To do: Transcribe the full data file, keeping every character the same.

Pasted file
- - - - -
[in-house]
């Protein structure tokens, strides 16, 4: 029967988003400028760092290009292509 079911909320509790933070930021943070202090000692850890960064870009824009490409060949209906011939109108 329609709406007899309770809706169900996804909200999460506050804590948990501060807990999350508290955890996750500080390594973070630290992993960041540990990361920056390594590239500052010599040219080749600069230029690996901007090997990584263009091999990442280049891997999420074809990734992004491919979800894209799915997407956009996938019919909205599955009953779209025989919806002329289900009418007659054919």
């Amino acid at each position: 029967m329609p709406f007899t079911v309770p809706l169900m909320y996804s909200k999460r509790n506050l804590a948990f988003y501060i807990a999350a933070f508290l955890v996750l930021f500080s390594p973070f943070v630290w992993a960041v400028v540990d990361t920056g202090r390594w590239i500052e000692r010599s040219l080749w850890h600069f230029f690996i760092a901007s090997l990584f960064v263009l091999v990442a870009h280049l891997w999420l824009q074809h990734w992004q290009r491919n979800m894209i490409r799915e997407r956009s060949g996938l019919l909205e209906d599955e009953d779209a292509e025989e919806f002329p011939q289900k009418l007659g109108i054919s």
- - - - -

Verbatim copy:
[in-house]
């Protein structure tokens, strides 16, 4: 029967988003400028760092290009292509 079911909320509790933070930021943070202090000692850890960064870009824009490409060949209906011939109108 329609709406007899309770809706169900996804909200999460506050804590948990501060807990999350508290955890996750500080390594973070630290992993960041540990990361920056390594590239500052010599040219080749600069230029690996901007090997990584263009091999990442280049891997999420074809990734992004491919979800894209799915997407956009996938019919909205599955009953779209025989919806002329289900009418007659054919």
């Amino acid at each position: 029967m329609p709406f007899t079911v309770p809706l169900m909320y996804s909200k999460r509790n506050l804590a948990f988003y501060i807990a999350a933070f508290l955890v996750l930021f500080s390594p973070f943070v630290w992993a960041v400028v540990d990361t920056g202090r390594w590239i500052e000692r010599s040219l080749w850890h600069f230029f690996i760092a901007s090997l990584f960064v263009l091999v990442a870009h280049l891997w999420l824009q074809h990734w992004q290009r491919n979800m894209i490409r799915e997407r956009s060949g996938l019919l909205e209906d599955e009953d779209a292509e025989e919806f002329p011939q289900k009418l007659g109108i054919s």